Read On The Banks Of Lethe by James L. Grant Free Online
Book Title: On The Banks Of Lethe|
The author of the book: James L. Grant
Edition: Stonegarden.Net Publishing
Date of issue: November 1st 2006
Format files: PDF
The size of the: 15.43 MB
City - Country: No data
ISBN 13: 9781600760518
Loaded: 1025 times
Reader ratings: 3.8
Read full description of the books:
When he was a teenager, Charles experienced something terrifying and wonderful. Years later, he's forgotten it... until he gets a call from a woman he can't remember who says she loves him and she's on her way to him. "On the Banks of Lethe" by James L Grant, is a quiet sort of horror novel that has an interesting story at its heart... if you can get to it.
I had high hopes for this, being a fan of Mr Grant's online comics and horror and general. While it was far from a poor read, I didn't find it to be the breakthrough terrifying and emotional tale that other reviewers did. The idea behind it is clever, but I felt a bit like I was reading Stephen King's "It" by way of Goth Town. They're far from identical, but they share some of the same ideas, and while Lethe is a more intimate story, it's not nearly as well written or engaging as I might have hoped for. Mr Grant crafts a clever, different story from your typical horror novel, but a lot of it is too vague or mystical to be really frightening or awe-inspiring. He also has a tendency to reuse phrases a lot ("lips like soft pillows", "like chewing on tinfoil") which, while hardly the end of the world, can be a bit jarring when you start noticing them popping up over and over.
How much you'll enjoy this story probably depends mostly on how much you like/empathize with the main characters, and unfortunately I didn't connect with either of them. Both the male and female lead come across as a bit too fantasied, a bit too clearly idealistic (IE, "This is what I think the coolest people would be like"), and, in several cases, eye-rollingly glib and smug.
Read it and you'll probably enjoy the time you spend with it, but On the Banks of Lethe is a bit too full of self-indulgent puffery for my tastes.
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Read information about the authorJames L. Grant was born in the 1970s, in Oklahoma, during a tornado, to a Japanese father and American mother. Two weeks later, his parents realized they were living in Oklahoma, and moved back to California, where he spent the vast majority of his youth in a tiny town called Big Bear. He sometimes spent the summer at his uncle's ranch in Apple Valley, where he learned to shoot, rope and ride horseback, and that cows are terrible creatures.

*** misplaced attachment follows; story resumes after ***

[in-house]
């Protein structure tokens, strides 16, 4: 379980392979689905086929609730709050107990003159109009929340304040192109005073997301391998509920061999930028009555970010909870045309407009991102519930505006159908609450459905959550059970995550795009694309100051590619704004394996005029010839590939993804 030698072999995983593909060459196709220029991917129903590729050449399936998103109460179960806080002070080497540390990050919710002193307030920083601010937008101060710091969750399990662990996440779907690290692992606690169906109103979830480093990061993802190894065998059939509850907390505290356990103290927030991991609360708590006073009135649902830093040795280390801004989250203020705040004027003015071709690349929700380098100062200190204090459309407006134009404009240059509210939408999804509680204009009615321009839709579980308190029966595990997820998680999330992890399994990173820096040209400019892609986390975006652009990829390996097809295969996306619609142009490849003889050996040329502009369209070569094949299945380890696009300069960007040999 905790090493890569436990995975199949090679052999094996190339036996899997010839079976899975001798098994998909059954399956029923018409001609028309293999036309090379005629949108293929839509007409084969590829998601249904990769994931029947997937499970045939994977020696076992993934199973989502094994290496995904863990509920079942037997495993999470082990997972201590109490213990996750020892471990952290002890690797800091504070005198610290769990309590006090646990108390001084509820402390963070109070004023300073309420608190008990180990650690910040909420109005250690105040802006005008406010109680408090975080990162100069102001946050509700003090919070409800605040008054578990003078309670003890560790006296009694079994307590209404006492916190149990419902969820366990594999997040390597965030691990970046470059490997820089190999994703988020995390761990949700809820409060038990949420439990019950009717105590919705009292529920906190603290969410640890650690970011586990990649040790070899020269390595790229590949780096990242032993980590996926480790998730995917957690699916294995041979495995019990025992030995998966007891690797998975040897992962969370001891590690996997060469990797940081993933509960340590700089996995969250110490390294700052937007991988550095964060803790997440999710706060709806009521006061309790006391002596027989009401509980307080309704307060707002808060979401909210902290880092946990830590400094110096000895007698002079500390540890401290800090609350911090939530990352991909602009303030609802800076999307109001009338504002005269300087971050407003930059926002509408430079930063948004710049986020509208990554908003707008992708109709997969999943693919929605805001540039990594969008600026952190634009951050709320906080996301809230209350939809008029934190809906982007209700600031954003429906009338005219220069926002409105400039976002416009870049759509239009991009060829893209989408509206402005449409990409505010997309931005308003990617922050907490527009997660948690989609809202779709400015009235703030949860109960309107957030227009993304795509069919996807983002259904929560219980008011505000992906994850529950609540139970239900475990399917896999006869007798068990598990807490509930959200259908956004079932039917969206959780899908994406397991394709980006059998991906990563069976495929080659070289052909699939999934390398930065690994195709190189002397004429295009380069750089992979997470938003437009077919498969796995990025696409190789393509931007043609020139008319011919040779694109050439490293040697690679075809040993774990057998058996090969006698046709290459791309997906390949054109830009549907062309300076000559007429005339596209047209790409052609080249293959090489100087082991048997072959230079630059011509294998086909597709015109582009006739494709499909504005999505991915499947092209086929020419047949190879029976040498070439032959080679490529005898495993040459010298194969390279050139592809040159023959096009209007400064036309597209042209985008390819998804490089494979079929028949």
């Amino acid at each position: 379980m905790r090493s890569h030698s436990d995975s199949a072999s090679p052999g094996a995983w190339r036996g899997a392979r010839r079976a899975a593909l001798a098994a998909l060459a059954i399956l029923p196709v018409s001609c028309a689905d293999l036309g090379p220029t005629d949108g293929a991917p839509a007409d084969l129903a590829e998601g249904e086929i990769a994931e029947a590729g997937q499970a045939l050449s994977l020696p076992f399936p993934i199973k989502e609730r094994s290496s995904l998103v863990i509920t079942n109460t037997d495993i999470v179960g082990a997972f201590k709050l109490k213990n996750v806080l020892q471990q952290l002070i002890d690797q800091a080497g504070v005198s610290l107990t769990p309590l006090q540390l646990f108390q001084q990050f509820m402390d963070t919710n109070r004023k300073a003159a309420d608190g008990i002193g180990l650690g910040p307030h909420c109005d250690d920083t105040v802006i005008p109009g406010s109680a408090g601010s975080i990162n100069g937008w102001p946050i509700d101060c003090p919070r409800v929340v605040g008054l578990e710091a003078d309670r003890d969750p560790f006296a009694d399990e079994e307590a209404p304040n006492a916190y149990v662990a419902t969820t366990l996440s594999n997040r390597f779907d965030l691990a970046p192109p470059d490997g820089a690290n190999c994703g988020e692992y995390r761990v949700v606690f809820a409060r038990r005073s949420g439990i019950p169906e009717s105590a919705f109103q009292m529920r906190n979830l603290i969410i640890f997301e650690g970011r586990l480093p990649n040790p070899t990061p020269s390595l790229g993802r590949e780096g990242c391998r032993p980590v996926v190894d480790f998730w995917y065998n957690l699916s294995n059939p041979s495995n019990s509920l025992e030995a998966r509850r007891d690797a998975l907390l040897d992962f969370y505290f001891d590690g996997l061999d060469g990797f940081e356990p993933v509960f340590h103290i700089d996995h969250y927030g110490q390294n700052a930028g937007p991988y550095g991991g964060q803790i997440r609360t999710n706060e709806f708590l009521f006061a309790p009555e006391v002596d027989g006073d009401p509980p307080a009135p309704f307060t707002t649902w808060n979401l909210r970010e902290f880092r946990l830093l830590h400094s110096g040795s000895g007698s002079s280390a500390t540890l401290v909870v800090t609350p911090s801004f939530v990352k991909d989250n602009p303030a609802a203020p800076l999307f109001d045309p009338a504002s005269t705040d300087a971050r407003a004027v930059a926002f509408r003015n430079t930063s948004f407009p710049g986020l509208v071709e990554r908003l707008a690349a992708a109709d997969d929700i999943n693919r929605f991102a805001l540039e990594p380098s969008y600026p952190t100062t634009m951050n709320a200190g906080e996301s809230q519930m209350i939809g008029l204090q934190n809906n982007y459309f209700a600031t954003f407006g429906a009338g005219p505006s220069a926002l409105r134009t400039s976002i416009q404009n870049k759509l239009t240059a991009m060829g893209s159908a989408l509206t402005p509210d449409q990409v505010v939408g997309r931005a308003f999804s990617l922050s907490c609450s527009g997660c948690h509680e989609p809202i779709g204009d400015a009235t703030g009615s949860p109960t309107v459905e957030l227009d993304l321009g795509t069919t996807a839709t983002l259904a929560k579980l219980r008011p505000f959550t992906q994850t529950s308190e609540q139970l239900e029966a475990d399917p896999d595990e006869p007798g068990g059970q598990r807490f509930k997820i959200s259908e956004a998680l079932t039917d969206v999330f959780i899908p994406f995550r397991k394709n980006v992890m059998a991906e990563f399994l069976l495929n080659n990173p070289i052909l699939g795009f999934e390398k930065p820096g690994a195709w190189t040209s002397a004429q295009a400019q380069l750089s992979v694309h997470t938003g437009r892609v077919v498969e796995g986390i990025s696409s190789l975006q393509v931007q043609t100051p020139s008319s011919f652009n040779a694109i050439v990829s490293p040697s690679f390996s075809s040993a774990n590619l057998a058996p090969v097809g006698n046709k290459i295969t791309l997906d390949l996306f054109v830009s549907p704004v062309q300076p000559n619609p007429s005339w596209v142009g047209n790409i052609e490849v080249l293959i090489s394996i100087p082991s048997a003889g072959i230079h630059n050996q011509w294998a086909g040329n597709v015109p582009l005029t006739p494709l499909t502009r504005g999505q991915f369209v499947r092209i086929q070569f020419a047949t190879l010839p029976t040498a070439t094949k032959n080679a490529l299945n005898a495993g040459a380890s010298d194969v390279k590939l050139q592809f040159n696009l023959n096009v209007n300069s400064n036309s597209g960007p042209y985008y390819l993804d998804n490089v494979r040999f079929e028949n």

A lifelong doodler from the age of 3, Grant began selling his comics in the early 1990s, to zines and small presses. He also sold several short stories to small presses. In a time before the internet, this really didn't amount to much.
In 1995, he shunned the desert wastelands of California for the lush, green hills of Fort Worth. A girl was involved. They didn't last, but his love of DFW did, and remains to this day.
Once the webbernets happened, Grant became one of the first wave of web cartoonists, listed on Bigpanda and everything, when the internet was still a new and wild thing. FLEM! Comics became an overnight hit, but made him virtually no money for the first 5 years of his online cartooning experience.
In 2003, he met Mel Hynes, quit doing comics, and sold his first novel, Pedestrian Wolves. During this time period he also sold a slew of short stories to such venues as Gothic.net, Bloodlust UK, and various other magazines that no longer exist, since the magazine universe is a fickle and tumultuous bitch.
After a brief hiatus from comics, Grant and Hynes began the (now fairly famous) webcomic Two Lumps, which endures to this day.
In the past 20 years, Grant has sold countless short fiction, a handful of novels, and enjoyed his life in Dallas, Texas. He currently resides there with Hynes, his wife since 2006, his daughter Trinity, and two whiny cats. He enjoys firearms, good music, good food, hunting, fishing, camping, and going to regional burn festivals. His likeness has appeared in many other webcomics, usually due to true (but funny) stories of his horrible shenanigans. He and his wife have attended many comics conventions as guests and exhibitors, including Aggiecon, Project A-Kon, Animefest, and Comic Con San Diego.
If you've heard a horrible story about Grant, it's got a 50% likelihood of being true.
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